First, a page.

Every investor would have wondered when the best time for investing his or her money would be. Whether we are seeing a situation of stocks at all-time highs or all-time lows, or even suffering a sudden crash in prices, no one truly knows if that moment would be the best time to invest.
Understanding this, we take the “crash” of the Brexit as reference. Many of us would be asking ourselves if we should take this chance to invest. The answer could be agonizingly inconclusive, as we have to consider many factors to this question.
#1 Never Try To Catch A Falling Knife
This popular adage from Wall Street explains that doing so will only get you hurt.
The common misconception that fuels this mindset is that stocks that have fallen from a high will always eventually hit those highs again. A crash in prices of only a single stock should send alarm bells ringing in your head.
This usually happens because some insiders know of a coming doom and is selling down or its price is being suppressed by negative sentiments. A couple of case studies would be Straits Times Index components – Olam International and Noble Group.
In these scenarios, we strictly look at events that happened post-2008 Global Financial Crisis.
The tail-end of 2012 for Olam Internation saw a dip when Muddy Waters issued a report warning that it could go belly up. Olam International’s share price nose-dived. In 2014, driven by a strong and strategic underlying business, Temasek led a consortium to purchase a majority stake in the Group. This boosted its share price.
In the second graph, Noble Group saw its share price tank in 2010. Then, again in 2011, 2014 and through 2015 and 2016.
These two graphs aptly show how investors seeking to buy on dips could suffer vastly different outcomes if they don’t have any fundamental reasons to buy the stocks.
#2 Trying To Achieve Dollar Cost Averaging
Averaging down is a sound fundamental concept for people trying to buy on dips. However, the concept of this remains that the investor buys regardless of whether there are rises or dips in price. This is unlike trying to average down, where you are punting that stocks that have gone down will go back up.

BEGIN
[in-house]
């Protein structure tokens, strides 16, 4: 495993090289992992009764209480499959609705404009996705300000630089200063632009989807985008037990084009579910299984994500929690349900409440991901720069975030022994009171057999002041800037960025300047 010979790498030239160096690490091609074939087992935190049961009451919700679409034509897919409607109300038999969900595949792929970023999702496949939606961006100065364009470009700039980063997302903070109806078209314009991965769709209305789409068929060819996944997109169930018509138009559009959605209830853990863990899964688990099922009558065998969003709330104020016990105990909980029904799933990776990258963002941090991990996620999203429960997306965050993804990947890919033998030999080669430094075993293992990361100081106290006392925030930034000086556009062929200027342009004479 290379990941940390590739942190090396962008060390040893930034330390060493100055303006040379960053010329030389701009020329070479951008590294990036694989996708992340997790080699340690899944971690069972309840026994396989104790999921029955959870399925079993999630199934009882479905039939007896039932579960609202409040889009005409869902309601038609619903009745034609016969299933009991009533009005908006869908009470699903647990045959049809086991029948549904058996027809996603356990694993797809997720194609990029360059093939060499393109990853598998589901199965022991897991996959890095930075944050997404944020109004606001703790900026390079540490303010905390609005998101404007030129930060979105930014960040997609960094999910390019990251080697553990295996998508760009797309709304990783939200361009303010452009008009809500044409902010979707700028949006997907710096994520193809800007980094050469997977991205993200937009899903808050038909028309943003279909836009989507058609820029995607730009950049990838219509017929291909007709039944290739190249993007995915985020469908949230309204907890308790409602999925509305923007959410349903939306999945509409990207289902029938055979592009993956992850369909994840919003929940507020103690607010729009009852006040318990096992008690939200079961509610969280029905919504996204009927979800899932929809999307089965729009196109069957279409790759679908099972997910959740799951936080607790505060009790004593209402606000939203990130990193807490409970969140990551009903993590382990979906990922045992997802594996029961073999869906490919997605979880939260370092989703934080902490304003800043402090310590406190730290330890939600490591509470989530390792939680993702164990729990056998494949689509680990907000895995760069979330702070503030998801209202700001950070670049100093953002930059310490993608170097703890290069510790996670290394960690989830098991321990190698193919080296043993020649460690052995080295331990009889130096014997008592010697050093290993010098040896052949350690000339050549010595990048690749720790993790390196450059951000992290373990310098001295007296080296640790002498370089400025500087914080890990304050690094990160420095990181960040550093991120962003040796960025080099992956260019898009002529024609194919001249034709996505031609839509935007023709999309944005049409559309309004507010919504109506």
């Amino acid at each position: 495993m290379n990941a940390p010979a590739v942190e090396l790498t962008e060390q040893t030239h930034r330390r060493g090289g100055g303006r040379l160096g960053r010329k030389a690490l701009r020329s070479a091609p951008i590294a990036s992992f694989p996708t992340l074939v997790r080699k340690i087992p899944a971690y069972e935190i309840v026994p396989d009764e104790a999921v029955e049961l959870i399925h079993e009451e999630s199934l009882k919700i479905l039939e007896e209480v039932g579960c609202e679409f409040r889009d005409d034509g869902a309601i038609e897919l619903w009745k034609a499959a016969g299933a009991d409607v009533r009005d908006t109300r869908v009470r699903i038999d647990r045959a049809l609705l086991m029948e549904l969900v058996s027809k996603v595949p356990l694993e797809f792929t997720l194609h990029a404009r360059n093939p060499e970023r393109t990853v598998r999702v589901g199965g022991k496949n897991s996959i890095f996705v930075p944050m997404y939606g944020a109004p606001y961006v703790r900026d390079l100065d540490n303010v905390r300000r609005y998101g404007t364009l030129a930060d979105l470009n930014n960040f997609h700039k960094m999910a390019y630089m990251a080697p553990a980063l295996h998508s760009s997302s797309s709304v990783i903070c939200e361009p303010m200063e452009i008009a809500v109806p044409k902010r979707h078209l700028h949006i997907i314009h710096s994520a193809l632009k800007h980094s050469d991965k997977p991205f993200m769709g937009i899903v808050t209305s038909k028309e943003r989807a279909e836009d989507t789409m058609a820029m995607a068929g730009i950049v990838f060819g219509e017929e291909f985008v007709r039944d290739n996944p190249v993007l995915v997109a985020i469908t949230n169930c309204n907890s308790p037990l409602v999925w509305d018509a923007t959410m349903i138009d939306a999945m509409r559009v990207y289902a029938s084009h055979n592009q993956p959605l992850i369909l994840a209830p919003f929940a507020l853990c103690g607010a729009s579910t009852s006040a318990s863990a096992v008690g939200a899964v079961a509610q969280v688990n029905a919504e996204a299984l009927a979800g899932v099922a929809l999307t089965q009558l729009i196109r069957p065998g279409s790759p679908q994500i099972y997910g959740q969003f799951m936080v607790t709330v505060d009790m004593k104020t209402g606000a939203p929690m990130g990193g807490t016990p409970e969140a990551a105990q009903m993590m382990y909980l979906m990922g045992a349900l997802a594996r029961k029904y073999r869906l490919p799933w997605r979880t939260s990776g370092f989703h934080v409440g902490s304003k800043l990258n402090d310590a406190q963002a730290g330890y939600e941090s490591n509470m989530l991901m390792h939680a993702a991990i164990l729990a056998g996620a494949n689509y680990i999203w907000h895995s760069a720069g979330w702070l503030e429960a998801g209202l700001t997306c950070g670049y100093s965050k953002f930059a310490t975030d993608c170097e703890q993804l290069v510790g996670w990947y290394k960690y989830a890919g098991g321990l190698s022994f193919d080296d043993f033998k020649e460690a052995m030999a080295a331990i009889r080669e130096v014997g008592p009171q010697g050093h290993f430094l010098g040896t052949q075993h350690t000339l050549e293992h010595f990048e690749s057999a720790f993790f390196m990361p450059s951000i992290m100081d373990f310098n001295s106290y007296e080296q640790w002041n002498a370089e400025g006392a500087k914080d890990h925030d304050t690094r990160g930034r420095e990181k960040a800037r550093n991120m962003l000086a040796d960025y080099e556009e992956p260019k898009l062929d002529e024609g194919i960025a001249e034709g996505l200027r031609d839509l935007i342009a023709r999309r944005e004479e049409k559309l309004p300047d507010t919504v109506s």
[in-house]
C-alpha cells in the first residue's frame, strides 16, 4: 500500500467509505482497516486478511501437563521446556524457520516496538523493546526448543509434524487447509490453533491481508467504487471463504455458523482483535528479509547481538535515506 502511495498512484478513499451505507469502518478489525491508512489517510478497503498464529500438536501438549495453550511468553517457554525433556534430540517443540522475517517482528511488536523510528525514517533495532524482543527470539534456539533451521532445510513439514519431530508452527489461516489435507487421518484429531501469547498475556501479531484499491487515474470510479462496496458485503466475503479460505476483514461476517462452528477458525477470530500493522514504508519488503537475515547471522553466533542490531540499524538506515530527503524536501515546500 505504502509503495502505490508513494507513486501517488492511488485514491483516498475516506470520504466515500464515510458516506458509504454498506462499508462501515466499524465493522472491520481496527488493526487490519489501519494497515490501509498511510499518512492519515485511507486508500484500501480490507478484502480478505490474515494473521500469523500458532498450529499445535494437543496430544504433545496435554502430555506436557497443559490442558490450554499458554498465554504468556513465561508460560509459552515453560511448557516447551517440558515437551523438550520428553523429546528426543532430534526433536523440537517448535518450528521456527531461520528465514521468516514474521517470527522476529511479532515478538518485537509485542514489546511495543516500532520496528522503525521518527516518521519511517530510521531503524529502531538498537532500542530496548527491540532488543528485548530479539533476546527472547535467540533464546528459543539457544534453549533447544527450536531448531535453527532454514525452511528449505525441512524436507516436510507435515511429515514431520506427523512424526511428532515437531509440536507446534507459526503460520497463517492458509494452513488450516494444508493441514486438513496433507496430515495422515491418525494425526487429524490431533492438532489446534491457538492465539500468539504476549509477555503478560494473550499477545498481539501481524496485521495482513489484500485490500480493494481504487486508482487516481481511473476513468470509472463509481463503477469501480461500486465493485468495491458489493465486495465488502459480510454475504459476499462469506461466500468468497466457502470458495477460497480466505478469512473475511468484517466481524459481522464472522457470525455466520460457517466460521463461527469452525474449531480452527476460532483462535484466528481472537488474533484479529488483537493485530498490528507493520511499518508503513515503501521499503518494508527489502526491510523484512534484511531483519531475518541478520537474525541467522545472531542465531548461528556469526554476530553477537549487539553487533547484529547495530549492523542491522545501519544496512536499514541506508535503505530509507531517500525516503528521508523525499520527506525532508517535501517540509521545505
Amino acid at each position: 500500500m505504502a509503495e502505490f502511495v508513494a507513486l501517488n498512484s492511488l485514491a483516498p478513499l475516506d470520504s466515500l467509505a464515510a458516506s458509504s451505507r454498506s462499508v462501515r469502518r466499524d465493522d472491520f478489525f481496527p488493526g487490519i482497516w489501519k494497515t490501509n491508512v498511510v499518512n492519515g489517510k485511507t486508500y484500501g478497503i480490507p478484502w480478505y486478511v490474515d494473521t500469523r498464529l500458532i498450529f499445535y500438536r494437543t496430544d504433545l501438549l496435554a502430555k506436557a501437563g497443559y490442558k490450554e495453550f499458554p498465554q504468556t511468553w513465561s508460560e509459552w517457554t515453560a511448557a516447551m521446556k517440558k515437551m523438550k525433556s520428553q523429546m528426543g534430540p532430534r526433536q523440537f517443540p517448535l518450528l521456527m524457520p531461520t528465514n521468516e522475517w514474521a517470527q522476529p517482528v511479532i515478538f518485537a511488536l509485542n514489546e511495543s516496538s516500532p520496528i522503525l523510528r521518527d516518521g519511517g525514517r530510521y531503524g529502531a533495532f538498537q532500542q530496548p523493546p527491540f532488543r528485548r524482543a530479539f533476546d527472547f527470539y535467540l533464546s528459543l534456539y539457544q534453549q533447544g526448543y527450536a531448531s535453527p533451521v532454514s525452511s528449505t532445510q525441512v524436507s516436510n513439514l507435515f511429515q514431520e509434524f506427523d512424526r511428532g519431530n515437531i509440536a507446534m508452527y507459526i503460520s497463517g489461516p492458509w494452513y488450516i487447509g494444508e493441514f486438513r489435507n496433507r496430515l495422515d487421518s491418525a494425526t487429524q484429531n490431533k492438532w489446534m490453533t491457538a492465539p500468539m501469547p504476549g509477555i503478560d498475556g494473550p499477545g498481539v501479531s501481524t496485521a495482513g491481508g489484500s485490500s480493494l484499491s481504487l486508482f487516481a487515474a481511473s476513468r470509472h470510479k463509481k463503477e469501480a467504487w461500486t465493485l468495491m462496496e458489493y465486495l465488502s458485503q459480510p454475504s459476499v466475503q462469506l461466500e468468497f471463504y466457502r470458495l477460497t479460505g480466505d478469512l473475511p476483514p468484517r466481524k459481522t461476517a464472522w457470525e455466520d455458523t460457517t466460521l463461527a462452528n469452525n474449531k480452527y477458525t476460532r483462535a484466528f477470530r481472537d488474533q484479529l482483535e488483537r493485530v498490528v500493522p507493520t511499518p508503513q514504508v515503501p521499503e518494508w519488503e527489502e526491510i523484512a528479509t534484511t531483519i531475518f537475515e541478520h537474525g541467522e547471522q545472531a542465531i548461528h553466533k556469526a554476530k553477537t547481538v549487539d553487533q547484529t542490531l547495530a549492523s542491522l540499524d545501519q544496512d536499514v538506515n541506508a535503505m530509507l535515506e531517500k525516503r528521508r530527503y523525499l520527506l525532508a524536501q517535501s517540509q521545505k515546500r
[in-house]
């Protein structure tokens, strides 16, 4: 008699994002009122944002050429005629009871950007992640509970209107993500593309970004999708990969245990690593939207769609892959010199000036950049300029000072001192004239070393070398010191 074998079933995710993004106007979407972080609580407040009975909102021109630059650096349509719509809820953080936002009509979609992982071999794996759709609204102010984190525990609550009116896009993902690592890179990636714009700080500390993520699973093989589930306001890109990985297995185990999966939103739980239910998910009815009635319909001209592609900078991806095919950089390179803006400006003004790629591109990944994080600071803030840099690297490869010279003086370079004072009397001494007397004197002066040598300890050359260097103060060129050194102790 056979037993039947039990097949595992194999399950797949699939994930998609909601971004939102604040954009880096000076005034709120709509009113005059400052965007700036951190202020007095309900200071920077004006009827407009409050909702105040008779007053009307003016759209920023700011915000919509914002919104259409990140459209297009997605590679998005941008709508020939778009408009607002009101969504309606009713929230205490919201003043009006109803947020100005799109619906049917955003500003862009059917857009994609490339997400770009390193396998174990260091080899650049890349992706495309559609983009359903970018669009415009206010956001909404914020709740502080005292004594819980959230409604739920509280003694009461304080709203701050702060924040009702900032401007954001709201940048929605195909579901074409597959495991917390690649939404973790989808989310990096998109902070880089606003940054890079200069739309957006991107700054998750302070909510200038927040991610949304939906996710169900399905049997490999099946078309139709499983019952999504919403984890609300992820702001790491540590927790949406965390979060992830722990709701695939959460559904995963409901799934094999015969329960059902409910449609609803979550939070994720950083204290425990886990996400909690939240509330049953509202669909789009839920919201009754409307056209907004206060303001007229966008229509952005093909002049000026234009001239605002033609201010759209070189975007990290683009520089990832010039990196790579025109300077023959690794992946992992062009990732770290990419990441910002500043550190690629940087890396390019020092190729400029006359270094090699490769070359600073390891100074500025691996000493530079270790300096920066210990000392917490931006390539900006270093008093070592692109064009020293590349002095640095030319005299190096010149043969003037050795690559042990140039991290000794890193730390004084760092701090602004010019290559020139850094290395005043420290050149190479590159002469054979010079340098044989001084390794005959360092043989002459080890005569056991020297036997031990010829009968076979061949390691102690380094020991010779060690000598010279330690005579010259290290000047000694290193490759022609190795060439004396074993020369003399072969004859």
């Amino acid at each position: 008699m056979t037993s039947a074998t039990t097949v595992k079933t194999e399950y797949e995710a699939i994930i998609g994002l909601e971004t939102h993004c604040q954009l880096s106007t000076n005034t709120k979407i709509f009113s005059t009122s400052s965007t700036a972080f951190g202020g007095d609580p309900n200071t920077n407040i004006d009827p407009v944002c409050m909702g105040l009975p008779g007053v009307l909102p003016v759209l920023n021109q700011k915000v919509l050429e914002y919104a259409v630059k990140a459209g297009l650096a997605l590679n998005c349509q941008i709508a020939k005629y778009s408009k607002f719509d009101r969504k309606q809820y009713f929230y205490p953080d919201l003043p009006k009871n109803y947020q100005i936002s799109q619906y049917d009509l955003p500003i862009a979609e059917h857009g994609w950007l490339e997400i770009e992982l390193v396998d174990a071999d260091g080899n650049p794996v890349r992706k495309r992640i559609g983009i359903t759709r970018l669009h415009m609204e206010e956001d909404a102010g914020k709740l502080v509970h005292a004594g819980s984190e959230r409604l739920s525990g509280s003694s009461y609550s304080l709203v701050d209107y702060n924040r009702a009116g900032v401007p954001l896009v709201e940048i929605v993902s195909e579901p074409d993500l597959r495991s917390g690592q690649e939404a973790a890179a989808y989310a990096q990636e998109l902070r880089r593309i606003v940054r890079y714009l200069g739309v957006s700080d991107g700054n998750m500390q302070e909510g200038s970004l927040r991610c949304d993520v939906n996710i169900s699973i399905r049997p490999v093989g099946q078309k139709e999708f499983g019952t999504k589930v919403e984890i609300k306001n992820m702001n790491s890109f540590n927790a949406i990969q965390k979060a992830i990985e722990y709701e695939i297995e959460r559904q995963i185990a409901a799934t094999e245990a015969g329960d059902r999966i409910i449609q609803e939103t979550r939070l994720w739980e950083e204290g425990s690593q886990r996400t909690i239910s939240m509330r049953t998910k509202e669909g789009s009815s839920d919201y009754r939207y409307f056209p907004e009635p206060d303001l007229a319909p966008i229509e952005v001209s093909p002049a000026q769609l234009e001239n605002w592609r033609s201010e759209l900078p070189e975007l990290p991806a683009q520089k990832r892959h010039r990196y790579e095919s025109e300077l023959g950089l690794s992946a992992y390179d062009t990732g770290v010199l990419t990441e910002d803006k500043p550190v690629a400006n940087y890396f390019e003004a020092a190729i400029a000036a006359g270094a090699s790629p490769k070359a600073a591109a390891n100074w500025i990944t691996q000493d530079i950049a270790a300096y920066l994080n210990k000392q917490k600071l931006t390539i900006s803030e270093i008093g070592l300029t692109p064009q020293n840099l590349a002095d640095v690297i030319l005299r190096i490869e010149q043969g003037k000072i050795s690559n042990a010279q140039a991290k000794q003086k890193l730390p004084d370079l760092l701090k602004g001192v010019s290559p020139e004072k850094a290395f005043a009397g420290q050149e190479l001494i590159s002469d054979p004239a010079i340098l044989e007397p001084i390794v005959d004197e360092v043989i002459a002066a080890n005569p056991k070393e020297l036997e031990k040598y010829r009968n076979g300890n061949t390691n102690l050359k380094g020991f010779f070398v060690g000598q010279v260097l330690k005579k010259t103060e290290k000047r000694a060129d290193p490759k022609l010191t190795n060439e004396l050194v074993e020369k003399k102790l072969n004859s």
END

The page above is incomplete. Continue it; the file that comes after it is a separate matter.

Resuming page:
At the same time, investors should not be applying this investing method to just any stocks. Investors have to have solid reasons for wanting to buy a stock and then sticking to it for the long term by dollar cost averaging his investments.
This brings us to our next point.
#3 Buy Stocks You’re Willing To Keep For 30 Years
A Warren Buffett investing tip. This calls into question why investors put their money into certain investments in the first place.
The guiding principle should be that regardless of how the market does in the short term, this company is going to do well in the long term.
In Singapore, one common method to find such stocks should be to hone in on Temasek’s investment in them. Next, investors should ask themselves if this company has the potential to survive and thrive for the next 30 years.
If you ask us, there seems to be several such candidates in the Singapore context. Our list is led by Singapore Telecommunications (SingTel), Singapore Airlines and DBS Bank. There is also Singapore Press Holdings (SPH) and Keppel Corporation which are currently operating in tough markets, but they could be potential candidates for dollar cost averaging too.
#4 Recent Trends During Stock Market Crashes
Straits Times Index (STI)
For most investors, watching the stock market crash can be nerve-racking. This is why investors like us should focus on the long term and not worry over short term gains and losses.
Looking at the above benchmark graph, we highlight incidents where there were event driven crashes in the stock market.
There are two downward arrows early on – in 2000 and then again in 2001. This represents the Dot Com market crash in 2000 and the September 11 terrorist attack in 2001. Fast forward approximately five years ahead, and the stock market is trading above 2000 levels again.
In 2008, Lehman Brothers collapsed. The stock market was coming since before that, but Lehman Brothers’ bankruptcy pushed the stock market into pandemonium. Investors, no doubt, would have been sweating at this time. Again, five years on, in 2013, the stock market would have recovered above the price of when Lehman Brothers collapsed.
In 2011, the tsunami in Japan caused a slight crash in prices. By 2015, prices had recovered.
2015 saw the market crash again, this time led by the Fed’s decision to cut back on its Quantitative Easing programme and progressively increase interest rates. It remains to be seen whether markets will recover within four to five years.
The most important thing to consider as an investor is that we should not be led by greed or temptation to invest at any point in time. The motivating factor has to be proper research and solid long term fundamentals of a company. It is only by doing research, that we will understand opportunities to buy when prices of certain stocks dip in a crash over other stocks that deserve to be trading at lower levels.
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